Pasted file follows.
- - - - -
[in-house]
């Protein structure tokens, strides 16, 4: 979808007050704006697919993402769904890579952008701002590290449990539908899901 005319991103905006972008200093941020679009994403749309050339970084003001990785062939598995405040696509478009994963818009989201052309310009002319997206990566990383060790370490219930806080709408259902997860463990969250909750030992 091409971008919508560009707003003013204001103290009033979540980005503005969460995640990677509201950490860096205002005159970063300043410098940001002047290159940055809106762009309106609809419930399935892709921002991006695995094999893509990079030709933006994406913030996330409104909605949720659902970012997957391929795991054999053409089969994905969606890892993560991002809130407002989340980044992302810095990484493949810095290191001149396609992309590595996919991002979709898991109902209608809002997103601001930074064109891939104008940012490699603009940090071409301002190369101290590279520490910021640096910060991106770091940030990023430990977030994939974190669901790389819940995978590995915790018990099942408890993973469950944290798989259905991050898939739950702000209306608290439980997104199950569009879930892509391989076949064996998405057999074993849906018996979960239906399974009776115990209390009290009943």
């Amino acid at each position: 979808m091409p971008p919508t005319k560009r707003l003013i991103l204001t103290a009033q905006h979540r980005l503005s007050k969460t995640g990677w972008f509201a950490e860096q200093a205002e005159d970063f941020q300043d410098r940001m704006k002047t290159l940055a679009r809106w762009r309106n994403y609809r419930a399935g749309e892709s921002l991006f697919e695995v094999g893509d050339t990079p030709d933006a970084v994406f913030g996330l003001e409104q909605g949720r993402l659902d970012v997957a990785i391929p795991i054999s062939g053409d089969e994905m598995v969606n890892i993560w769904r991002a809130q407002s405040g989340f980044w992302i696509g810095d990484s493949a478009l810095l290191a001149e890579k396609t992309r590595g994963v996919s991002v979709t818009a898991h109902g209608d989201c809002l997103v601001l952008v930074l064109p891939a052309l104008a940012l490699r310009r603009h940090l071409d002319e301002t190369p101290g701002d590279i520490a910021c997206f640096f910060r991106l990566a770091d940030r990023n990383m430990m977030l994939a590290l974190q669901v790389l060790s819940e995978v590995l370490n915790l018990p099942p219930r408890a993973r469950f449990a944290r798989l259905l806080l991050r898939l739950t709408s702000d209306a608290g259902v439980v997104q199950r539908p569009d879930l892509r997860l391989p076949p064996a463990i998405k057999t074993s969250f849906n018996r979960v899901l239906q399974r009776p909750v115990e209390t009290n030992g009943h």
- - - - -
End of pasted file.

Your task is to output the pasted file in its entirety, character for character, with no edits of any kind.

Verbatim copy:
[in-house]
């Protein structure tokens, strides 16, 4: 979808007050704006697919993402769904890579952008701002590290449990539908899901 005319991103905006972008200093941020679009994403749309050339970084003001990785062939598995405040696509478009994963818009989201052309310009002319997206990566990383060790370490219930806080709408259902997860463990969250909750030992 091409971008919508560009707003003013204001103290009033979540980005503005969460995640990677509201950490860096205002005159970063300043410098940001002047290159940055809106762009309106609809419930399935892709921002991006695995094999893509990079030709933006994406913030996330409104909605949720659902970012997957391929795991054999053409089969994905969606890892993560991002809130407002989340980044992302810095990484493949810095290191001149396609992309590595996919991002979709898991109902209608809002997103601001930074064109891939104008940012490699603009940090071409301002190369101290590279520490910021640096910060991106770091940030990023430990977030994939974190669901790389819940995978590995915790018990099942408890993973469950944290798989259905991050898939739950702000209306608290439980997104199950569009879930892509391989076949064996998405057999074993849906018996979960239906399974009776115990209390009290009943």
């Amino acid at each position: 979808m091409p971008p919508t005319k560009r707003l003013i991103l204001t103290a009033q905006h979540r980005l503005s007050k969460t995640g990677w972008f509201a950490e860096q200093a205002e005159d970063f941020q300043d410098r940001m704006k002047t290159l940055a679009r809106w762009r309106n994403y609809r419930a399935g749309e892709s921002l991006f697919e695995v094999g893509d050339t990079p030709d933006a970084v994406f913030g996330l003001e409104q909605g949720r993402l659902d970012v997957a990785i391929p795991i054999s062939g053409d089969e994905m598995v969606n890892i993560w769904r991002a809130q407002s405040g989340f980044w992302i696509g810095d990484s493949a478009l810095l290191a001149e890579k396609t992309r590595g994963v996919s991002v979709t818009a898991h109902g209608d989201c809002l997103v601001l952008v930074l064109p891939a052309l104008a940012l490699r310009r603009h940090l071409d002319e301002t190369p101290g701002d590279i520490a910021c997206f640096f910060r991106l990566a770091d940030r990023n990383m430990m977030l994939a590290l974190q669901v790389l060790s819940e995978v590995l370490n915790l018990p099942p219930r408890a993973r469950f449990a944290r798989l259905l806080l991050r898939l739950t709408s702000d209306a608290g259902v439980v997104q199950r539908p569009d879930l892509r997860l391989p076949p064996a463990i998405k057999t074993s969250f849906n018996r979960v899901l239906q399974r009776p909750v115990e209390t009290n030992g009943h």